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State seeks more details on pipeline project

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The N.C. Department of Environmental Quality has made a fourth request for additional information from the developers of the Atlantic Coast Pipeline.

The ACP currently is requesting an Individual Water Quality Certification / Buffer Authorization from the department’s Energy, Mineral and Land Resources division for some 180-miles of the 600-mile natural gas pipeline that would cross eight counties, including Wilson.

The Nov. 28 letter from Karen Higgins, supervisor of the 401 and Buffer Permitting Branch, said additional information is necessary to continue to process the Atlantic Coast Pipeline application.

Citing a Nov. 7 conference call between state and ACP project representatives, the division “explained that the ACP’s Indirect and Cumulative Effects Screening lacked an analysis of the project’s potential to stimulate economic development and its potential impact on water quality.”

The state asked the developer to produce maps of available water and sewer infrastructure overlaid along the pipeline route with water resources, and existing developed areas and roadway infrastructure that would be helpful in identifying areas with the potential to experience project-induced growth.

“Once these areas are identified, a more detailed discussion of the potential for each specific area to experience project-induced growth must be provided,” the letter states.

According to the letter, the ACP “provided the mapping suggested by staff, there was no analysis of the information provided in the maps, specific areas were not identified, a detailed analysis of each area’s potential for project-induced growth was not completed, nor was there a detailed discussion of the regulatory framework that may be in place or needed to protect water quality.”

The state asked that these items be included in the response from the developer.

The letter said the response “should include comparing forecasts of future conditions with and without the proposed project along with an explanation of the underlying system of logic used in the analysis.”

“The analysis should include a specific discussion of industries that need additional natural gas capacity to operate in North Carolina,” the letter states. “There should be a clear connection in the discussion to support the conclusion statements.”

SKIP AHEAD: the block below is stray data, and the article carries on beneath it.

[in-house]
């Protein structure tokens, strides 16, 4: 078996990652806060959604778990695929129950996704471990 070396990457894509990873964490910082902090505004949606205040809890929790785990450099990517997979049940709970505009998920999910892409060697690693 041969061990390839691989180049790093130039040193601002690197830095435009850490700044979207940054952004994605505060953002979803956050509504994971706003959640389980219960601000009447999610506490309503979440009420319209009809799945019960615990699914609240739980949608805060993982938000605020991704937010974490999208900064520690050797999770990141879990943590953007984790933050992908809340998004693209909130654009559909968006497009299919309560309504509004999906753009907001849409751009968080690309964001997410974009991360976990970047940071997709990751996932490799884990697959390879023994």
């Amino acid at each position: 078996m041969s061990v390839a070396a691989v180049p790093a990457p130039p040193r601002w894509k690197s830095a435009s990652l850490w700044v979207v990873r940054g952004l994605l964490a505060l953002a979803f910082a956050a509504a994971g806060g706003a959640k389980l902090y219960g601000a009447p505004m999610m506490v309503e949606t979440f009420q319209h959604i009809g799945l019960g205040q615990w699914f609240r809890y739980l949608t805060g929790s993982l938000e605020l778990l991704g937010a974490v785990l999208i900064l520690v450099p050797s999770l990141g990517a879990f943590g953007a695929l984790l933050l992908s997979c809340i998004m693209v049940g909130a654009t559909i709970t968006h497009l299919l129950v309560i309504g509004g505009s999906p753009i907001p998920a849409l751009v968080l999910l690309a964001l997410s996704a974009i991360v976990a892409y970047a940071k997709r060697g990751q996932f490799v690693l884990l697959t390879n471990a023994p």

The state asked for “more robust analysis” of the ACP’s Indirect and Cumulative Effects Screening with more details regarding the terminus of the project.

Referring to the ACP statement that “there is no commitment to potential customers or reasonably foreseeable plans to extend the ACP beyond the current terminus,” the state asks the ACP to include “an explanation of the factor or factor(s) that led to proposed terminus of the project.”

Dominion Energy and Duke Energy are primary backers of the pipeline, a $5 billion project that would extend from West Virginia, through Virginia to North Carolina.

The state’s requests appear to hammer toward concerns expressed by many opponents of the project. Among them, that the project is not needed and that it would negatively affect water quality in eastern North Carolina.

Additionally, statements made by the developer in recent months have suggested that the pipeline would not end in Robeson County, as has been previously stated in documents affiliated with the project, but that it would continue into South Carolina.

The state has given the developer 30 days to provide a response.

“We’re working on the responses now and will send those to the agency in short order,” said Dominion Energy spokesman Aaron Ruby. “It shouldn’t have any significant impact on the schedule.”

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